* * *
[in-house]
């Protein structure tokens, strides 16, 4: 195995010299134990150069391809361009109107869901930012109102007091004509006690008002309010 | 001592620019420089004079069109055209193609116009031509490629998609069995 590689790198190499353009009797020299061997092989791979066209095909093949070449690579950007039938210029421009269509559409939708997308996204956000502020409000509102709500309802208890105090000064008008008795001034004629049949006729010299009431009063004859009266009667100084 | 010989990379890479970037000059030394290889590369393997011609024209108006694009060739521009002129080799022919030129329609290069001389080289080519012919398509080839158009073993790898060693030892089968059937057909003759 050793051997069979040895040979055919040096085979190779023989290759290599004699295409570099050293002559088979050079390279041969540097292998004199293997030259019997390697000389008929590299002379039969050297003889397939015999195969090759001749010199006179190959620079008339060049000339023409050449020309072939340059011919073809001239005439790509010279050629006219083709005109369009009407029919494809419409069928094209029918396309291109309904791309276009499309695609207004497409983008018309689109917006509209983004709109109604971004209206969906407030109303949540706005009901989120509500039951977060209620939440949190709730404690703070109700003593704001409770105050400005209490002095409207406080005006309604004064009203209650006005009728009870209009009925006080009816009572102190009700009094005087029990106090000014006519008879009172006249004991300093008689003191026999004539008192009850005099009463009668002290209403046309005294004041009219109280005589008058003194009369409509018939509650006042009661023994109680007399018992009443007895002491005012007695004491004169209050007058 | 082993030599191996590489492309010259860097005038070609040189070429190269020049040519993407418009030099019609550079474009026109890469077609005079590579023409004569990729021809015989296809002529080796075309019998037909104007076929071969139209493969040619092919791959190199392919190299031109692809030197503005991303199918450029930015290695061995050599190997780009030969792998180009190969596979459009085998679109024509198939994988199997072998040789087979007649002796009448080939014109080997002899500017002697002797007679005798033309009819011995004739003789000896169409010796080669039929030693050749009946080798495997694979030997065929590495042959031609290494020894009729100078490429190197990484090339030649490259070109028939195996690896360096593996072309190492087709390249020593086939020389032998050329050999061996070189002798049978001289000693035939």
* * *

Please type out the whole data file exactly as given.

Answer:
[in-house]
């Protein structure tokens, strides 16, 4: 195995010299134990150069391809361009109107869901930012109102007091004509006690008002309010 | 001592620019420089004079069109055209193609116009031509490629998609069995 590689790198190499353009009797020299061997092989791979066209095909093949070449690579950007039938210029421009269509559409939708997308996204956000502020409000509102709500309802208890105090000064008008008795001034004629049949006729010299009431009063004859009266009667100084 | 010989990379890479970037000059030394290889590369393997011609024209108006694009060739521009002129080799022919030129329609290069001389080289080519012919398509080839158009073993790898060693030892089968059937057909003759 050793051997069979040895040979055919040096085979190779023989290759290599004699295409570099050293002559088979050079390279041969540097292998004199293997030259019997390697000389008929590299002379039969050297003889397939015999195969090759001749010199006179190959620079008339060049000339023409050449020309072939340059011919073809001239005439790509010279050629006219083709005109369009009407029919494809419409069928094209029918396309291109309904791309276009499309695609207004497409983008018309689109917006509209983004709109109604971004209206969906407030109303949540706005009901989120509500039951977060209620939440949190709730404690703070109700003593704001409770105050400005209490002095409207406080005006309604004064009203209650006005009728009870209009009925006080009816009572102190009700009094005087029990106090000014006519008879009172006249004991300093008689003191026999004539008192009850005099009463009668002290209403046309005294004041009219109280005589008058003194009369409509018939509650006042009661023994109680007399018992009443007895002491005012007695004491004169209050007058 | 082993030599191996590489492309010259860097005038070609040189070429190269020049040519993407418009030099019609550079474009026109890469077609005079590579023409004569990729021809015989296809002529080796075309019998037909104007076929071969139209493969040619092919791959190199392919190299031109692809030197503005991303199918450029930015290695061995050599190997780009030969792998180009190969596979459009085998679109024509198939994988199997072998040789087979007649002796009448080939014109080997002899500017002697002797007679005798033309009819011995004739003789000896169409010796080669039929030693050749009946080798495997694979030997065929590495042959031609290494020894009729100078490429190197990484090339030649490259070109028939195996690896360096593996072309190492087709390249020593086939020389032998050329050999061996070189002798049978001289000693035939």